From my earliest days, the concepts of justice and equality were important to me. My parents saw my ambitions and were supportive of my professional goals. I eventually earned my medical degree.
But after I was married and had a son, my husband and in-laws weren’t happy when I went to work at a hospital. My husband became increasingly hostile. As I tried to teach my son that men and women were equals, I didn’t want him to grow up in a home where these values weren’t respected.
I took a job as a gynecologist and became a single working mom. But my challenges with harassment and abuse continued. I eventually needed to leave my country — this time without my son, who was then a teenager. I left Pakistan and was granted asylum in the U.S. in 2011.
I found myself alone in New York City. This was one of the hardest times of my life. I lost my home, my job, my family, and my country, but I didn’t lose my dignity.
I connected with Upwardly Global. They coached me through the job search in the U.S. — teaching me about U.S. work culture, helping me with my resume, and connecting me to training resources. I did practice interviews with my coach and attended networking events where I met other immigrant professionals. As I’d been forced to leave my family back in Pakistan, UpGlo became a new family for me. My coach helped me think through ways to channel my passion — fighting for justice and equity — into a new career path.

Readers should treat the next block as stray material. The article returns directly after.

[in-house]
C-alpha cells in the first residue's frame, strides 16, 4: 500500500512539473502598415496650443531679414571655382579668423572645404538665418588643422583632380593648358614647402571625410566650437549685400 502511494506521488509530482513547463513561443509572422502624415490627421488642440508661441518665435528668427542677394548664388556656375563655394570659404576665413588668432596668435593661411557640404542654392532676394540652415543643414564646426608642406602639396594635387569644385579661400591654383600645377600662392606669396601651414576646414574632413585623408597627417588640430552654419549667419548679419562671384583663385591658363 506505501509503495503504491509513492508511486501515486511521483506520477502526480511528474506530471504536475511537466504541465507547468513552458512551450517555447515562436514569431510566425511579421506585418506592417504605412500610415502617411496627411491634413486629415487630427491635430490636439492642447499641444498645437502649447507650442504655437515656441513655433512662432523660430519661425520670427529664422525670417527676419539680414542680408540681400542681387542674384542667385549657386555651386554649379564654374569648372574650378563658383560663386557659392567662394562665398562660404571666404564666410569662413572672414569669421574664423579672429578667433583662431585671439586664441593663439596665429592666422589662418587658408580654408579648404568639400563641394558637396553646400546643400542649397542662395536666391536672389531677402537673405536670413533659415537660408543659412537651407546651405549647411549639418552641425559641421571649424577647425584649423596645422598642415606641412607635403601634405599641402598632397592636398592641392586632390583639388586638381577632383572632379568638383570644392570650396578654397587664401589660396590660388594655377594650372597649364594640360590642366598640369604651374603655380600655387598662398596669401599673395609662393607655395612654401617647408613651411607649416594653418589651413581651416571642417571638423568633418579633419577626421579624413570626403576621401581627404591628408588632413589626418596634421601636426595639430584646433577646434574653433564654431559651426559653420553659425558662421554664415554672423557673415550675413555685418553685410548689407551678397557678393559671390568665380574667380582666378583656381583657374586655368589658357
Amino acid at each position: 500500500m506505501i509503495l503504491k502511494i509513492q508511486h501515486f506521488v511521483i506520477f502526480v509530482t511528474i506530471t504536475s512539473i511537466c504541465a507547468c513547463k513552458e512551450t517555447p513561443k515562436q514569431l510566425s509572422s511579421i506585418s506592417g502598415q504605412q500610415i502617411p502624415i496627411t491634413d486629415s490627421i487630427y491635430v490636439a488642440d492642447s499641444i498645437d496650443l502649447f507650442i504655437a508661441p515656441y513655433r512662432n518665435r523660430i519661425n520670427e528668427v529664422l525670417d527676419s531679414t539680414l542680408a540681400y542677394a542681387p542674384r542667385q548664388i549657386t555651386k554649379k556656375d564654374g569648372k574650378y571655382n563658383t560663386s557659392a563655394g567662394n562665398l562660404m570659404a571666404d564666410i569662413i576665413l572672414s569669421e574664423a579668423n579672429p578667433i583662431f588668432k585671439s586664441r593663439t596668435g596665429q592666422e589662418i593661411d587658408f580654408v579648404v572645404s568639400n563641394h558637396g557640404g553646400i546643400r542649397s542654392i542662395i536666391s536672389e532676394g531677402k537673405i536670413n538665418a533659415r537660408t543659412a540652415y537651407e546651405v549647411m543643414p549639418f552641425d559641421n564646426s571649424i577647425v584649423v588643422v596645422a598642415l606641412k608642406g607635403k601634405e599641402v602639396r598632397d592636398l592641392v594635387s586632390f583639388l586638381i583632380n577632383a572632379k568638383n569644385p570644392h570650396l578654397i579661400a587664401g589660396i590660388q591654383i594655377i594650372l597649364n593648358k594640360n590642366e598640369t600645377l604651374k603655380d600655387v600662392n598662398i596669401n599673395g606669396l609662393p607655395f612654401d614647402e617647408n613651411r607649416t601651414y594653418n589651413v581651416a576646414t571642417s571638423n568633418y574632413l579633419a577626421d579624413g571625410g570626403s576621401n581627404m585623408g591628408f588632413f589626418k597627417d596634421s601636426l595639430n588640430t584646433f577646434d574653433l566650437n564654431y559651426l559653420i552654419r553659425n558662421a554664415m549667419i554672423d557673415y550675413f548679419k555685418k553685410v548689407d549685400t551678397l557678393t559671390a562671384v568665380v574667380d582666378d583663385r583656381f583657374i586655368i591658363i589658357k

With support from Upwardly Global, I got a tech job in a local pharmacy. But I continued to witness the abuse and double standards that women face across the globe. One of my coworkers was fired after she complained that a male customer had touched her inappropriately. It was heartbreaking.